Of all the things said this Labour Day, the one you won't hear at McMahon Stadium will be 'Ricky Ray complete to Jason Tucker.'
And for that, the Calgary Stampeders defence can be thankful.
No one with the Stamps was glad to see the Edmonton Eskimos receiver suffer three broken vertebrae in his neck earlier this season.
But there isn't anybody on that defence wishing No. 83 would magically get healthy and suit up Monday when the Eskimos visit the Stamps for the Labour Day Classic (2 p.m., TSN).
In 17 career games versus the Stampeders, Tucker has amassed 78 receptions, 1,388 yards and 13 touchdowns.
"Without him, it changes a lot of things we do defensively because we don't have to worry about him," said Stamps safety Wes Lysack.
"In my opinion, he's one the best players in the league and I have the utmost respect for him.
"It's unfortunate he got hurt and I hope he can come back. Not even worrying about football, I just hope he can live a good life."
If anyone had ill will toward Tucker as a player, it would be Lysack and fellow defensive back Calvin Bannister.
In Week 2 this season, Tucker made the grab of the year to beat the Stamps 34-31 at Commonwealth Stadium.
On a corner route that was over his left shoulder, Tucker was faced the other way, so he turned and reached out with one hand to pull in the ball before Lysack hit him in the endzone.
At least Lysack has been able to put it behind him. He heads into the Labour Day game after capping last Friday's 36-29 win over the B.C. Lions with a last-second interception.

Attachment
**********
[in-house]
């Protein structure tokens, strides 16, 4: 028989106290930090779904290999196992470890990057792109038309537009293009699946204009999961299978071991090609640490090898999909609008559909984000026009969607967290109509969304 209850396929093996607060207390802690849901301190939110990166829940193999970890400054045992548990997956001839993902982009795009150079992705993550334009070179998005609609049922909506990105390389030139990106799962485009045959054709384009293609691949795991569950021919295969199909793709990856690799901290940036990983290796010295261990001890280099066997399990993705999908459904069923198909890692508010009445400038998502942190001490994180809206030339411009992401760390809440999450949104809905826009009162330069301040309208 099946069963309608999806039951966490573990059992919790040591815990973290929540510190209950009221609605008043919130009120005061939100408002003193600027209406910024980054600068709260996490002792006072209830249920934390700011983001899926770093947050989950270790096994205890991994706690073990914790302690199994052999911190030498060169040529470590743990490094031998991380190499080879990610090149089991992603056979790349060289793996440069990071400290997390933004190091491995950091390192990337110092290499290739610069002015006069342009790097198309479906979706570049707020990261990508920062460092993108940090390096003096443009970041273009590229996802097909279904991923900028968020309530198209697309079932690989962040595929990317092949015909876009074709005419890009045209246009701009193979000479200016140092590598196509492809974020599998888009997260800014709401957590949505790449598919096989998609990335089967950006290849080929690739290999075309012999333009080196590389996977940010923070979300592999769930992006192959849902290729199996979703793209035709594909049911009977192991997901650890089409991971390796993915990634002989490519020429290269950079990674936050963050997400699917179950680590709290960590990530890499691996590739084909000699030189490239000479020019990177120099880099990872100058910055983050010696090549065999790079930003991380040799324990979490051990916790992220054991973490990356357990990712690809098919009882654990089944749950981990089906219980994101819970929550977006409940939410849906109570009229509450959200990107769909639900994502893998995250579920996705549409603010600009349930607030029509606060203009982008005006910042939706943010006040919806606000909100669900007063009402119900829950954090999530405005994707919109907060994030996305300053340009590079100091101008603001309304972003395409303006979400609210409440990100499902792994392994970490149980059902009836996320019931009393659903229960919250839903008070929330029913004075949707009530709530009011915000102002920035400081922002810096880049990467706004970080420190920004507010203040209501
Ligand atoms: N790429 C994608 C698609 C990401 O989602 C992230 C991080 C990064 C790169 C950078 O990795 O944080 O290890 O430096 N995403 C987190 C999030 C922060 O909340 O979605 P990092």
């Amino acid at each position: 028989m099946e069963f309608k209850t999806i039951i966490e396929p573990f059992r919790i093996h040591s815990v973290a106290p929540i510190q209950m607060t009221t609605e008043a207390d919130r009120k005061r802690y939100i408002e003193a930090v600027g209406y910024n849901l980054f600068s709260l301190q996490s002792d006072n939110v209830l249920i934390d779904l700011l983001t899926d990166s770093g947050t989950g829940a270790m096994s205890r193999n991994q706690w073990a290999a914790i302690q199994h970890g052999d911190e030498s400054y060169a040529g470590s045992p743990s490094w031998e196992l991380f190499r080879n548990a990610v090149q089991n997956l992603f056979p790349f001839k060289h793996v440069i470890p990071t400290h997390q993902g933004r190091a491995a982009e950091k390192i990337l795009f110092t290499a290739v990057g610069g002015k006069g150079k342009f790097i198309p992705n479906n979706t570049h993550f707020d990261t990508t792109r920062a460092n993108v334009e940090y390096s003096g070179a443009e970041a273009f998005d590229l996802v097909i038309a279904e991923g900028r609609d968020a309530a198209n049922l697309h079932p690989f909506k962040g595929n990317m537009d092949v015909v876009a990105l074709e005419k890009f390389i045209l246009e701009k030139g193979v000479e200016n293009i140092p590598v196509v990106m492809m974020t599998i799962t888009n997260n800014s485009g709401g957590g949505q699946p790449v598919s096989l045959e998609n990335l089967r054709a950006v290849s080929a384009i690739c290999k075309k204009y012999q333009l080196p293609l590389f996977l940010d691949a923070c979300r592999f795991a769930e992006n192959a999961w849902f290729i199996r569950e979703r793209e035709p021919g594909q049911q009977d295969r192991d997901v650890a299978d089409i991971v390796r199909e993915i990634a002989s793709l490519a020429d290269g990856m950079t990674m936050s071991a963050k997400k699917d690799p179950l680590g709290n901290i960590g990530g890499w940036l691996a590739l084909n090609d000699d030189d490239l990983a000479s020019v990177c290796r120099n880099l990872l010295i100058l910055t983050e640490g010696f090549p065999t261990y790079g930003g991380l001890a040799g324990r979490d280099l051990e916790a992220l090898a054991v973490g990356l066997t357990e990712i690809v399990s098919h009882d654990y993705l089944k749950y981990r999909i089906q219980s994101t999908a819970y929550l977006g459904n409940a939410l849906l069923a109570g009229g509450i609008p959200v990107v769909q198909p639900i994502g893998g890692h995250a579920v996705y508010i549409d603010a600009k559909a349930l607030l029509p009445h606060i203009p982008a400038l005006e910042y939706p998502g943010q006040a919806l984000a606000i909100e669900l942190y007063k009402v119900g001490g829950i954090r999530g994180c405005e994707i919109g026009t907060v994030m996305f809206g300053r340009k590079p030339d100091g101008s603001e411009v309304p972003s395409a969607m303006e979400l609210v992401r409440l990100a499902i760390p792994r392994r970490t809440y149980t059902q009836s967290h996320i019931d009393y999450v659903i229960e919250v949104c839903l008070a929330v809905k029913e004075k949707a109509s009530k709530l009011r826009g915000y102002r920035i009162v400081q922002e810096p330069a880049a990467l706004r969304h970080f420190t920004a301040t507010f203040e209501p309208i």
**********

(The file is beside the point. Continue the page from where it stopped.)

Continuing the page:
Still, the Tucker catch is being played on every CFL highlight-reel right now.
"That's the life of a DB," Lysack said. "That ball was thrown to the far corner of the field. There aren't too many safeties who could have been there to begin with. It doesn't bother me one bit.
"If I was thinking about the games I've already played, I would be sitting around doing nothing because I've played too many of them."
You could forgive Stampeders defensive co-ordinator Chris Jones if he wanted to breathe a sigh of relief, with Tucker out.
Tucker had his three best regular-season performances against the Montreal Alouettes when Jones was defensive co-ordinator there.
Jones also had to watch as Tucker had seven grabs for 132 yards and two touchdowns during the 2003 Grey Cup when he was named the game MVP.
But as most CFL fans would attest, Jones thinks it's a shame Tucker may be done for good due to the injury.
"It's a shame he had to get hurt," Jones said. "He is one of the stars in the league. It helps our brand when we have guys like him. It's sad to see him go out that way."
Although Bannister was one of the defensive backs burned by Tucker and Ray in the first meeting, the speedy Stampeder isn't going to change his style of play.
Most of the time Bannister gives up big plays is because he is taking chances on trying for turnovers. So with Labour Day promising to be an aerial show, Bannister is excited for chances at interceptions.
"Whenever they give you a chance to make plays, or an opportunity to change the game, I enjoy it," Bannister said.
"I will continue to do what my coaches tell me and as long as they still tell me to be aggressive and be the player I am, I will continue to do that."